They may even go so far as to use their disagreement with you in an effort to gain control over you, making the situation worse than intended for all involved. This is especially true in family relationships where one parent or child may be disagreeable, aggressive or overly controlling.
Agreeableness is one of the five core personality traits identified in the Five-Factor Model (FFM). It’s a positive trait that often manifests through cooperation, empathy and emotional sensitivity.
Research has indicated that agreeable people tend to achieve higher occupational status and earn more annually than their disagreeable counterparts.
Parents should be aware that disagreeable children often struggle with concentration and disobedience, while agreeable kids tend to be compliant and well-mannered in their interactions with others. Furthermore, those with low agreeableness have been known to develop mental health issues like depression and anxiety.
Dominance is one of the personality traits often observed in those who are difficult to get along with. The dominant personality typically craves power, whether in the form of leadership or authority.
Dominant personalities can be beneficial at times, but they also cause issues if not managed effectively. They may resist close supervision or appear intolerant to criticism about their behavior and approach.
Workers with high dominance tend to be impulsive and self-assured, often seeking leadership positions to make an impact. Their drive comes from a desire to be in charge, as well as taking risks that are new and exciting – such as taking on new projects.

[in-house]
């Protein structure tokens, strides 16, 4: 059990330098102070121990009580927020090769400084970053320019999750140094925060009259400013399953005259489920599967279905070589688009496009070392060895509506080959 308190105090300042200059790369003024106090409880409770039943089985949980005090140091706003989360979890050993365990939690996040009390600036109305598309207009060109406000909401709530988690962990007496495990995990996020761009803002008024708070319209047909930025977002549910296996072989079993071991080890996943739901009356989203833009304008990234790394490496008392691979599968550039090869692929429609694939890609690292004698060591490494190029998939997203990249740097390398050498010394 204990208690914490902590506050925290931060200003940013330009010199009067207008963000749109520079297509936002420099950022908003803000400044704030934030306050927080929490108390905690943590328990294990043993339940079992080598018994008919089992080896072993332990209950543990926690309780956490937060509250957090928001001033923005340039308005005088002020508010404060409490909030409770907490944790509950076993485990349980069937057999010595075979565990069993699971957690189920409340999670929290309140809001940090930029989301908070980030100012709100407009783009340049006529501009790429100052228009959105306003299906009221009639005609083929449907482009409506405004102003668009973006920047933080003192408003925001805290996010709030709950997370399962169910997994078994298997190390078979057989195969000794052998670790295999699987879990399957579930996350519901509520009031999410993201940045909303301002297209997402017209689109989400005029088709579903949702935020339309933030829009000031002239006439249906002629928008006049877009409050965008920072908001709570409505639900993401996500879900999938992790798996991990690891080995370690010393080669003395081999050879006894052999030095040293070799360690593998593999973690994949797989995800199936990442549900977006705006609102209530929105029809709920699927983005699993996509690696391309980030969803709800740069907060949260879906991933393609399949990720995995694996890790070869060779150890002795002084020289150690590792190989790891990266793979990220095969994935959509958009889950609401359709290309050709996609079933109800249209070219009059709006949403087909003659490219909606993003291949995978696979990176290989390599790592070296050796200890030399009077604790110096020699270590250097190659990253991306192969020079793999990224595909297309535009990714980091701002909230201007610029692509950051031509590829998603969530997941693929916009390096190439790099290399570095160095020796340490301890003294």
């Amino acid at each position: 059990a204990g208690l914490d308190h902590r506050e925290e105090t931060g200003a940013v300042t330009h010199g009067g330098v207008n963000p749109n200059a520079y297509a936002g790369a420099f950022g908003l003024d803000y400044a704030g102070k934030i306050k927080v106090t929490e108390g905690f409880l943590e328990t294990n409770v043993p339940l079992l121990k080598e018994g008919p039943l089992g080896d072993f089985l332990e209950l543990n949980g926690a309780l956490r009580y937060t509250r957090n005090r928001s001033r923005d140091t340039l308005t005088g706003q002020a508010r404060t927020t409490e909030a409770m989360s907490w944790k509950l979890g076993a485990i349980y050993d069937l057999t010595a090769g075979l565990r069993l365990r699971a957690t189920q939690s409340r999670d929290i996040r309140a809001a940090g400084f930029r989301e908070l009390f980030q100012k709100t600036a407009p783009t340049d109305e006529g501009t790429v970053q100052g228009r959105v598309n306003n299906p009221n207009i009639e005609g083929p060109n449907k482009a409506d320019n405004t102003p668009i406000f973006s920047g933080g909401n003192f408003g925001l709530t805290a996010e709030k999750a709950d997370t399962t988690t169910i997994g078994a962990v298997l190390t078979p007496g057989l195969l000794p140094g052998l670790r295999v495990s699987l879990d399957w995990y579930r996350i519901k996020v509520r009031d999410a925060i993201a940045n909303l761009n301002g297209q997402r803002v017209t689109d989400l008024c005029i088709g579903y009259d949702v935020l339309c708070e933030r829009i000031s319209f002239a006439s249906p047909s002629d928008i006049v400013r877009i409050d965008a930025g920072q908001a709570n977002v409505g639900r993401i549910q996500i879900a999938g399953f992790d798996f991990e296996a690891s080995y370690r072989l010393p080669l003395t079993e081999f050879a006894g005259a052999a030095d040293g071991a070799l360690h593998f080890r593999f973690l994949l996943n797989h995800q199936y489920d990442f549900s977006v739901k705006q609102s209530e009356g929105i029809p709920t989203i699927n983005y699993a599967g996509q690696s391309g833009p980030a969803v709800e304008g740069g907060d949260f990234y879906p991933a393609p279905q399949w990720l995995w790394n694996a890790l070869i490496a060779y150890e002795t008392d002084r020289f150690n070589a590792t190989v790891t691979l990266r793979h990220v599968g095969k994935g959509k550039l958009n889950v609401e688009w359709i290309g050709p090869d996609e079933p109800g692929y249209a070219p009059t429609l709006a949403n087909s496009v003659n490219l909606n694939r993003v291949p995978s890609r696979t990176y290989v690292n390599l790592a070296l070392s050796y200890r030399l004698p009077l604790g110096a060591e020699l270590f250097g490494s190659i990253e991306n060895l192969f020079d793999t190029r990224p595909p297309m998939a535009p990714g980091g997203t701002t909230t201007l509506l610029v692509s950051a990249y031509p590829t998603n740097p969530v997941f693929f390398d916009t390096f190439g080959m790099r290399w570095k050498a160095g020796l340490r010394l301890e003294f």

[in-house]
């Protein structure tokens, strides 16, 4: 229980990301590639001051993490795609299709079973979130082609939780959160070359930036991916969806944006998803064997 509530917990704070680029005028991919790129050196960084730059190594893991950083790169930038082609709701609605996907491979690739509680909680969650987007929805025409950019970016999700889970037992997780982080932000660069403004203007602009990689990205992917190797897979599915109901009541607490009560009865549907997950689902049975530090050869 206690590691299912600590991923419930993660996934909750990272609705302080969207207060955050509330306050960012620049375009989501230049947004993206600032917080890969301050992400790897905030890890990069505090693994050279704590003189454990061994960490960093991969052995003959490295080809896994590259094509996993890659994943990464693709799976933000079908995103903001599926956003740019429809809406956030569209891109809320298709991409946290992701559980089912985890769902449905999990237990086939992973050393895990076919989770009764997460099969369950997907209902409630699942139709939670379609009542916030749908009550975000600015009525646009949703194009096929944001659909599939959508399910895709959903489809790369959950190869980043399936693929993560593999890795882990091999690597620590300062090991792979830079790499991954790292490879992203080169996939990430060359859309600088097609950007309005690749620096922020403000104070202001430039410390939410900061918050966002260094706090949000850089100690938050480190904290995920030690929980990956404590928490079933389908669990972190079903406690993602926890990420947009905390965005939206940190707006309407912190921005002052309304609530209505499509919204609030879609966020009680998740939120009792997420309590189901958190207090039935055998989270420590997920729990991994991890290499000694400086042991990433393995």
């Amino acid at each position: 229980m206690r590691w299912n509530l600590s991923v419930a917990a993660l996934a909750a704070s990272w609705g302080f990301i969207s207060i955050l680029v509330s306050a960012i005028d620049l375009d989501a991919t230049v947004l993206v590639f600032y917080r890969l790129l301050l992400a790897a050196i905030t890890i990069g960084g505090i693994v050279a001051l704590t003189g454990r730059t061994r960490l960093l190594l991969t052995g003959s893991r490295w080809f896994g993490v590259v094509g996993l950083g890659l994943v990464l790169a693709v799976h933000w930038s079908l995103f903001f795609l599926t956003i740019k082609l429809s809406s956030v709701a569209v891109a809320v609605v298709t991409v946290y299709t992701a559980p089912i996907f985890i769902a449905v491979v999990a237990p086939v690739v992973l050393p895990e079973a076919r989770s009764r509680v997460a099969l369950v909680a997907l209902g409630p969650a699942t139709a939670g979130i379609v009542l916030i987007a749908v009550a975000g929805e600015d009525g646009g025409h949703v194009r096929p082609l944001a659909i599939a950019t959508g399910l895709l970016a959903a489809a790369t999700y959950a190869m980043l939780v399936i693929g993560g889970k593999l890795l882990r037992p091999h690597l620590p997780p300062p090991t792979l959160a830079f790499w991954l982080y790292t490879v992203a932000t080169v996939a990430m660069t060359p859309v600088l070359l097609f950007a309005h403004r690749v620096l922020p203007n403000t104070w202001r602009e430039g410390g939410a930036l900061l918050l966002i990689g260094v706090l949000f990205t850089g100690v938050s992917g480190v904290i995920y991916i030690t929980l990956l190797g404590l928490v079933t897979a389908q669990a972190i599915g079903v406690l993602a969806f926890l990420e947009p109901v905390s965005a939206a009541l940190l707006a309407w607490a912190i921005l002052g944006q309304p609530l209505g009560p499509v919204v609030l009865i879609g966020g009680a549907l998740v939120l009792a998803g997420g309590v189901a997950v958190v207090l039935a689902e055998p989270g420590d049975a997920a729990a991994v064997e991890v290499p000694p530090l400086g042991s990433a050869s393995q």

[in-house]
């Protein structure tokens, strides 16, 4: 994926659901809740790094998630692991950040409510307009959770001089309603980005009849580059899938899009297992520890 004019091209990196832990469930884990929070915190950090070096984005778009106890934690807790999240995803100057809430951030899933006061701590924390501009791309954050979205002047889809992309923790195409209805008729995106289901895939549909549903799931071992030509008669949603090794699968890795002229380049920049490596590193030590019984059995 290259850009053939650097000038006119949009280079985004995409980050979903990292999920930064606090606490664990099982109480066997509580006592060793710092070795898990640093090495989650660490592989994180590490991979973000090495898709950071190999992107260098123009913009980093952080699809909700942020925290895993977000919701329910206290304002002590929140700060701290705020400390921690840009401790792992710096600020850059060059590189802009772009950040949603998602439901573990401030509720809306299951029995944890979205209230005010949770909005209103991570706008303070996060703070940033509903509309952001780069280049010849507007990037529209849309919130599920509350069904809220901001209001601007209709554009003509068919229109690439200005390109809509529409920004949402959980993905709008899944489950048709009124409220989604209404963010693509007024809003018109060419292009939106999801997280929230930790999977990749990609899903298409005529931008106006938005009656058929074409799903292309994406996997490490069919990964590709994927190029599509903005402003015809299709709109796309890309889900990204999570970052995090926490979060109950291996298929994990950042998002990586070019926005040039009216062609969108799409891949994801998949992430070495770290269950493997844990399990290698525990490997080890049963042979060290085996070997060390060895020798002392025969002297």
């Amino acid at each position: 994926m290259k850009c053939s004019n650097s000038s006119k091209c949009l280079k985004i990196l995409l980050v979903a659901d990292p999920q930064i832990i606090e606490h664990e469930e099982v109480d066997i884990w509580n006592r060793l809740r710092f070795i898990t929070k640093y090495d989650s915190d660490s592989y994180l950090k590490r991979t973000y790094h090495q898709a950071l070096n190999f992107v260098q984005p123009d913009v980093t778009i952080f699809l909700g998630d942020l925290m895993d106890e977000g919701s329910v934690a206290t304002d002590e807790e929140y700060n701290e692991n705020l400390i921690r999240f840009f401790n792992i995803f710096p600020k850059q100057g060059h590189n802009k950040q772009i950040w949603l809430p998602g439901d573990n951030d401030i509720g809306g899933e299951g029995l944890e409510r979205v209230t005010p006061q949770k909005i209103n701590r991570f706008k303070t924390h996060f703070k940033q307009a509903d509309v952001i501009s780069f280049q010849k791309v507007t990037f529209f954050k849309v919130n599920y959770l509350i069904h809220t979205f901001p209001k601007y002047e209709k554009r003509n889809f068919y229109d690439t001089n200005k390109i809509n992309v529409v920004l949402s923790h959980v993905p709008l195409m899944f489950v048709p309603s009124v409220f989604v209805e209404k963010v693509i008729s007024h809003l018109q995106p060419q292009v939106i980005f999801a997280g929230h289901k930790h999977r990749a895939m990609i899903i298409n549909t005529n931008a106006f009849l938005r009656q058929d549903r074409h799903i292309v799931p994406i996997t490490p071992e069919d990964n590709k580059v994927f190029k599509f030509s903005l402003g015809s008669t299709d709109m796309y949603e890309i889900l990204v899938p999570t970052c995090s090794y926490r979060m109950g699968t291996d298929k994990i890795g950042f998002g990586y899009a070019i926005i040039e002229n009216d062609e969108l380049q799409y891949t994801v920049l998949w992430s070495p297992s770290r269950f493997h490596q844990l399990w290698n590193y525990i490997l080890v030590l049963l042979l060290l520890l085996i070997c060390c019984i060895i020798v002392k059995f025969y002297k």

They tend to work hard and possess strong interpersonal abilities that enable them to excel at work. Furthermore, these individuals possess a fierce competitive spirit which makes them top performers.
Low dominance individuals tend to be collaborative and cooperative, willing to work with colleagues toward achieving goals. They avoid conflicts and accept company policies without becoming aggressive or confrontational – preferring instead to keep their ego in check.
Dominant behaviors don’t intend to cause harm, but if not handled appropriately they may lead to abusive or toxic relationships. They also negatively impact how others view you, potentially damaging your reputation in the long run.
When dealing with a dominant personality, it’s best to approach them on their level. Do not interrupt or talk over them and be clear and assertive in your communication. If you’re having difficulty getting their attention, consider having an individual conversation or meeting in small groups where you can discuss your worries and concerns using concrete examples.